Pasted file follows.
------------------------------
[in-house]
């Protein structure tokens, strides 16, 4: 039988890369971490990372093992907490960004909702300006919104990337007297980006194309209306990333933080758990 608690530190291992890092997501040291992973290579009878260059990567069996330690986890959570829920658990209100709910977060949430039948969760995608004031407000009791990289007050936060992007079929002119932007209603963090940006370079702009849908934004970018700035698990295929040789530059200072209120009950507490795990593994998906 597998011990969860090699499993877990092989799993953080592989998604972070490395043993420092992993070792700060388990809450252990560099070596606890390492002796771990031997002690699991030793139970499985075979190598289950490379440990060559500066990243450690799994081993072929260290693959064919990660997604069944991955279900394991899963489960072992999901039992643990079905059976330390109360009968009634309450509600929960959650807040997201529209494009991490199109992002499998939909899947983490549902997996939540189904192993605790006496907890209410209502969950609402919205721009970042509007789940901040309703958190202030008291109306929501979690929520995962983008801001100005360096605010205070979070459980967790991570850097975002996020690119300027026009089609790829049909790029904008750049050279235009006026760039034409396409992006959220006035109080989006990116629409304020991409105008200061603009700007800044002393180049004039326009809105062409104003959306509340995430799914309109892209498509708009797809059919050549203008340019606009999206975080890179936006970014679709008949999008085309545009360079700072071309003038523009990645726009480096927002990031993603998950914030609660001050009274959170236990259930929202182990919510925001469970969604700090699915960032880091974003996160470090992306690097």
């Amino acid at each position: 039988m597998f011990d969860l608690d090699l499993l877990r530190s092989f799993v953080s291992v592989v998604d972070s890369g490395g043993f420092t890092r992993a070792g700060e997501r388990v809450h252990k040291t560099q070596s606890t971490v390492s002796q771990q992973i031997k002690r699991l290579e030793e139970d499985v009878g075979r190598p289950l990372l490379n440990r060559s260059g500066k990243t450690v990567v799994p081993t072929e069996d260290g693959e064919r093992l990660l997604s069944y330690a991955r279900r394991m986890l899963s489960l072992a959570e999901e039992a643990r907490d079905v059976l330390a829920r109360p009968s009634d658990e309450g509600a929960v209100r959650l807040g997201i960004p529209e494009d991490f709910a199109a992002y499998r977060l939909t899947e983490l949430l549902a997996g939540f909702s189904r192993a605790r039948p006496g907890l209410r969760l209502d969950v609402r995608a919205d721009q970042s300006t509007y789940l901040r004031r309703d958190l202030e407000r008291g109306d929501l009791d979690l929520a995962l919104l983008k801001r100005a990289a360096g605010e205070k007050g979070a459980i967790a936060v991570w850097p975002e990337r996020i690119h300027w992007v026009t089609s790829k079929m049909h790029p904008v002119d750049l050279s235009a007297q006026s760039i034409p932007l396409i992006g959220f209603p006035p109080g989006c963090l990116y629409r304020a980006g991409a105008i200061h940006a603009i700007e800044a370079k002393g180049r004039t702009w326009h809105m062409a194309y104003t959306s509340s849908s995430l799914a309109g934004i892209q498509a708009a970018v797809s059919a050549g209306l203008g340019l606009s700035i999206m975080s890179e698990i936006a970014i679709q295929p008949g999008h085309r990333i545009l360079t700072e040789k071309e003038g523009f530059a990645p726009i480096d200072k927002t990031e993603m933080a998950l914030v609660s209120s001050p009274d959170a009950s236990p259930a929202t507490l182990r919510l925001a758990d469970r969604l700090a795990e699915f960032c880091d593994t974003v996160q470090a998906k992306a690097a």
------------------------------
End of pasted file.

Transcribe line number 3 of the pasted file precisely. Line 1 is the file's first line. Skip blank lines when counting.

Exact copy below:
């Amino acid at each position: 039988m597998f011990d969860l608690d090699l499993l877990r530190s092989f799993v953080s291992v592989v998604d972070s890369g490395g043993f420092t890092r992993a070792g700060e997501r388990v809450h252990k040291t560099q070596s606890t971490v390492s002796q771990q992973i031997k002690r699991l290579e030793e139970d499985v009878g075979r190598p289950l990372l490379n440990r060559s260059g500066k990243t450690v990567v799994p081993t072929e069996d260290g693959e064919r093992l990660l997604s069944y330690a991955r279900r394991m986890l899963s489960l072992a959570e999901e039992a643990r907490d079905v059976l330390a829920r109360p009968s009634d658990e309450g509600a929960v209100r959650l807040g997201i960004p529209e494009d991490f709910a199109a992002y499998r977060l939909t899947e983490l949430l549902a997996g939540f909702s189904r192993a605790r039948p006496g907890l209410r969760l209502d969950v609402r995608a919205d721009q970042s300006t509007y789940l901040r004031r309703d958190l202030e407000r008291g109306d929501l009791d979690l929520a995962l919104l983008k801001r100005a990289a360096g605010e205070k007050g979070a459980i967790a936060v991570w850097p975002e990337r996020i690119h300027w992007v026009t089609s790829k079929m049909h790029p904008v002119d750049l050279s235009a007297q006026s760039i034409p932007l396409i992006g959220f209603p006035p109080g989006c963090l990116y629409r304020a980006g991409a105008i200061h940006a603009i700007e800044a370079k002393g180049r004039t702009w326009h809105m062409a194309y104003t959306s509340s849908s995430l799914a309109g934004i892209q498509a708009a970018v797809s059919a050549g209306l203008g340019l606009s700035i999206m975080s890179e698990i936006a970014i679709q295929p008949g999008h085309r990333i545009l360079t700072e040789k071309e003038g523009f530059a990645p726009i480096d200072k927002t990031e993603m933080a998950l914030v609660s209120s001050p009274d959170a009950s236990p259930a929202t507490l182990r919510l925001a758990d469970r969604l700090a795990e699915f960032c880091d593994t974003v996160q470090a998906k992306a690097a």